[ google of the day: “things to do with free time” ]

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Today’s “Google Of The Day” (as in, something I search on Google without thinking) was “things to do with free time.”

It’s really sad that I found myself Googling that, and even more sad that it was a common search.

I’m not sure exactly when it happens, but at some point in our lives, we forget what we like to do for fun. When we suddenly have a couple hours or even a day or two to ourselves, we swim around in circles like a goldfish that’s been in a bowl and suddenly released into the ocean (which would be problematic, I realized, considering goldfish are freshwater fish).

This is such a first-world problem. I know. But come on, people. Since when did we forget how to relax and do things we like doing, just because we like doing them? You can probably walk up to 99% of the students on my college campus and ask them what they do in their free time for fun, and they’ll say “Um, (insert Facebook/Netflix/drugs/booze-related activity).” Not hiking. Not reading. Not music or art or cooking or traveling. For God’s sake, I would even consider glassblowing or metal detecting or lock picking a hobby, as long as you legitimately enjoy doing it in your free time for no reason other than enjoying it. But no, these days it counts as a hobby to binge-watch like a zombie because you don’t know what else to do.

I’m guilty of being a zombie. I like watching Orange is the New Black and Mad Men as much as the next person, or going to the bars three nights in a row because my friends and I can’t think of how else to hang out.

So I did research on figuring out what to do with my free time. One article on Entrepreneur suggested going back to what you did in your childhood. I made a list:

  • listening to my dad’s Led Zeppelin CDs on repeat
  • sewing outfits for my stuffed animals (and charging people money for their very own stuffed animal couture)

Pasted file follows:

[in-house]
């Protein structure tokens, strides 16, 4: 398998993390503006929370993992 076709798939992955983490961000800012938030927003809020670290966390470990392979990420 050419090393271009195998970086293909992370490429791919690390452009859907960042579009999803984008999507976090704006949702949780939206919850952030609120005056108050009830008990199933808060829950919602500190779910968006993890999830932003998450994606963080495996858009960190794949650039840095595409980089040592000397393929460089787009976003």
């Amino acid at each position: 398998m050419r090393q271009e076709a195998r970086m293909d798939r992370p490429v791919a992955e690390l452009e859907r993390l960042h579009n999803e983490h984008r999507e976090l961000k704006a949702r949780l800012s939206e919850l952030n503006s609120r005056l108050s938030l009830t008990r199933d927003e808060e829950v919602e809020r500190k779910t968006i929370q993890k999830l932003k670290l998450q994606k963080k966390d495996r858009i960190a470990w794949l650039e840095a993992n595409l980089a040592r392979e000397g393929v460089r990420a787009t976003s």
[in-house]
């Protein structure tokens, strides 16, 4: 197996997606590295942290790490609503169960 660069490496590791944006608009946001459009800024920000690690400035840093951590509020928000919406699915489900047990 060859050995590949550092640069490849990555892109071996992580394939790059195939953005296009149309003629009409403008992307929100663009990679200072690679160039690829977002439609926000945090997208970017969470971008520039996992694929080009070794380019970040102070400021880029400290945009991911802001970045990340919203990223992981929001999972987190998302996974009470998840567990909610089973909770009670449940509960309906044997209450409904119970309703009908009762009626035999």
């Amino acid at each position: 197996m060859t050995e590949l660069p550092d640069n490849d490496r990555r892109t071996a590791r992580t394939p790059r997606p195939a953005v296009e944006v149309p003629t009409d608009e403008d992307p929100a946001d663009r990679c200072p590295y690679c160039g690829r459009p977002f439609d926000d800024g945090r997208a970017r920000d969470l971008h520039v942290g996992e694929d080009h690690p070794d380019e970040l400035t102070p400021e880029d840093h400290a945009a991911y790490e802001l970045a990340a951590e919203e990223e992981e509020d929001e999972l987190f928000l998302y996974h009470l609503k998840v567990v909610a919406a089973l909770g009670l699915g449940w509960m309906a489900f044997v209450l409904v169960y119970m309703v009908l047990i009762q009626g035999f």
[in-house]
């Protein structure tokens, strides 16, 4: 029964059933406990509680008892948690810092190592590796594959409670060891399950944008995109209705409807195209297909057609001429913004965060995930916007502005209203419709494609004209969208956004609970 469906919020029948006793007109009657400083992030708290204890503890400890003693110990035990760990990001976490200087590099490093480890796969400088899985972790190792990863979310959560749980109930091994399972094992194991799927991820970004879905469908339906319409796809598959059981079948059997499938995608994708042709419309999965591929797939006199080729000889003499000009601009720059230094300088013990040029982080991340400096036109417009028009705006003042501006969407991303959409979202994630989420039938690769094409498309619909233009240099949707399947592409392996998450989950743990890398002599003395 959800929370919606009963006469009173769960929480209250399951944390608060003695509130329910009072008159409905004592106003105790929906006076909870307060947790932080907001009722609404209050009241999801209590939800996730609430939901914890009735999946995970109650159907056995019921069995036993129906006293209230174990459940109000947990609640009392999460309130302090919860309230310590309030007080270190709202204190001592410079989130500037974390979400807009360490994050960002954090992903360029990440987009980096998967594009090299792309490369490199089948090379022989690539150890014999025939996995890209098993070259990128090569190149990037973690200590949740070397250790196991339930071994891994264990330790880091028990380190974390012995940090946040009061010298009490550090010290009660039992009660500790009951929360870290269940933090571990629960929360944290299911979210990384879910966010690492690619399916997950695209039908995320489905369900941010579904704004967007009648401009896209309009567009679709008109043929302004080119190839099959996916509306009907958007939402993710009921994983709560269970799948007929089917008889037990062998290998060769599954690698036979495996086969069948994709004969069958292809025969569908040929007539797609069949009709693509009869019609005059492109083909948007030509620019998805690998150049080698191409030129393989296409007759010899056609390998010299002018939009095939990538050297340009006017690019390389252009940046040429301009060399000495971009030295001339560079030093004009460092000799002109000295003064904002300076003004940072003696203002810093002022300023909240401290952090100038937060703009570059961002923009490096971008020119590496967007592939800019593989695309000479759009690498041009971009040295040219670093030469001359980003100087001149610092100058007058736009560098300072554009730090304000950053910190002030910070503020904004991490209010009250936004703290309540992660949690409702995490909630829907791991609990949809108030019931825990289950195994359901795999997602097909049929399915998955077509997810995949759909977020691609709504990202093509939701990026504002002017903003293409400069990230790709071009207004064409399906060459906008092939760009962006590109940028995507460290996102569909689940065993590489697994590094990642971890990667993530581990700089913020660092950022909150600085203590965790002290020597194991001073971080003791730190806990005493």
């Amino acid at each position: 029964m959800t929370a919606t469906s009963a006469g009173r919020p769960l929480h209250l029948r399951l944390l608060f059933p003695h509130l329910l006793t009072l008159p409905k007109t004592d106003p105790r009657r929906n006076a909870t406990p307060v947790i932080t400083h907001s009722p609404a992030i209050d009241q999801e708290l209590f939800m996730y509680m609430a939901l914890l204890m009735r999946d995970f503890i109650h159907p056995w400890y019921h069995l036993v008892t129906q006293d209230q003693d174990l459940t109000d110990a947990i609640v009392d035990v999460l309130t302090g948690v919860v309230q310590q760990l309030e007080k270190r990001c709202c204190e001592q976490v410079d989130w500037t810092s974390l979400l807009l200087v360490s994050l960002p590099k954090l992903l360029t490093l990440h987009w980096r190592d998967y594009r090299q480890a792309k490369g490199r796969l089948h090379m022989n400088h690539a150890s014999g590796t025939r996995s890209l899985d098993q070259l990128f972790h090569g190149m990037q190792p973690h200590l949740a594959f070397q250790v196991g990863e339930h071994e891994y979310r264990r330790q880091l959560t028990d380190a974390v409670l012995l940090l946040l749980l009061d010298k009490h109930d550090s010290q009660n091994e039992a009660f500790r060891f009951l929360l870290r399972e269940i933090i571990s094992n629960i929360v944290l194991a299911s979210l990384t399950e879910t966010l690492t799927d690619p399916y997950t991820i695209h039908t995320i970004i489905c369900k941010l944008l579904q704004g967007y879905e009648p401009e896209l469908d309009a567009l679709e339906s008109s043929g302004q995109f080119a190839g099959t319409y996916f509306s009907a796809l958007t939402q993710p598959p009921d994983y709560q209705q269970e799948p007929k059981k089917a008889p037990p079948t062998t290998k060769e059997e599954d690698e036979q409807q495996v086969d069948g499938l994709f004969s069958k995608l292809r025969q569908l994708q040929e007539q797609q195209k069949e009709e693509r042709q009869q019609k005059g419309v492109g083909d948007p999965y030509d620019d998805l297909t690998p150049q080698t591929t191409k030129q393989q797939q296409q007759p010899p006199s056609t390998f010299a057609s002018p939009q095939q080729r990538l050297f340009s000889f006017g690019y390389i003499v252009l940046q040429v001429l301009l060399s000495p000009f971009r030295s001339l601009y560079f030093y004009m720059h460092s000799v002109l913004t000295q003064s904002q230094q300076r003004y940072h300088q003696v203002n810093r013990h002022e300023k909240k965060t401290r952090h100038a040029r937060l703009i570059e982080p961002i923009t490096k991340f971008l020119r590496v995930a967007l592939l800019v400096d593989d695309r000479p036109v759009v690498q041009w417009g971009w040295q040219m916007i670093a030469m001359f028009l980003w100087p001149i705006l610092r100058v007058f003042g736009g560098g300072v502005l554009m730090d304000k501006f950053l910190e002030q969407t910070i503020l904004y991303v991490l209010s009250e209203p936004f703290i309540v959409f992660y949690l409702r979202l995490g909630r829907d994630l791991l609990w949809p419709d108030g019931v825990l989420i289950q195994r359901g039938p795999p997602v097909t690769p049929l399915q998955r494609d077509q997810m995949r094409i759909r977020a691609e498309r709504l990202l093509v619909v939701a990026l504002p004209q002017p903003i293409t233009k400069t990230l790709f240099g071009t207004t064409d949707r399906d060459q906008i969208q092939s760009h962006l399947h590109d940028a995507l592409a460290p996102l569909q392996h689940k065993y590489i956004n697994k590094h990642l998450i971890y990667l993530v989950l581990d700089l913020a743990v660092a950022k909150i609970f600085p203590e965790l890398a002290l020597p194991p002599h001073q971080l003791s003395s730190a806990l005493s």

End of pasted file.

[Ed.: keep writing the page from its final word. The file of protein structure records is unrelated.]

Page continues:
• directing and producing backyard musicals for the neighborhood parents (and charging them money for watching their kids perform choreographed numbers from everything in Wicked to Swan Lake)
  • publishing a mini magazine using notepads and pens from hotels (and charging money, or ice cream, for my friends to read them. This was in elementary school, by the way).
  • building entire villages from Lego bricks, wooden blocks, and Lincoln Logs, then using an old video camera that still used tapes to make action movies using the villages as sets (and then charging my parents to watch the movies)

It’s clear that my passion was doing creative things, and then making money off people at the same time. I was cold. From a young age.

Another article on Forbes recommended thinking about what you’re naturally curious about.

A classic example is Steve Jobs’ curiosity for typefaces which led him to attend a seemingly useless class on typography and to develop his design sensibility. Later, this sensibility became an essential part of Apple computers and Apple’s core differentiator in the marketplace.

Finally I found an article that suggested asking yourself the question, When you feel your best, what are you doing?

And there I found my answer. Creating. This would explain a lot, I guess, considering that I write this blog. Or that I love choreographing for my sorority dance team, designing random graphics on Illustrator, painting beer bottles on a cooler for a fraternity formal, or even knitting (grandma-like, I’ll admit, but you have no idea how therapeutic it is on the many plane flights I have to take). I like taking on creative projects and tackling them, be it a painted canvas for my sorority little or a copywriting assignment for my internship.

Now if you’ll excuse me, I’m going to watch an episode of Mad Men and pretend I didn’t just write a whole post complaining about people who just use their free time to watch Netflix.

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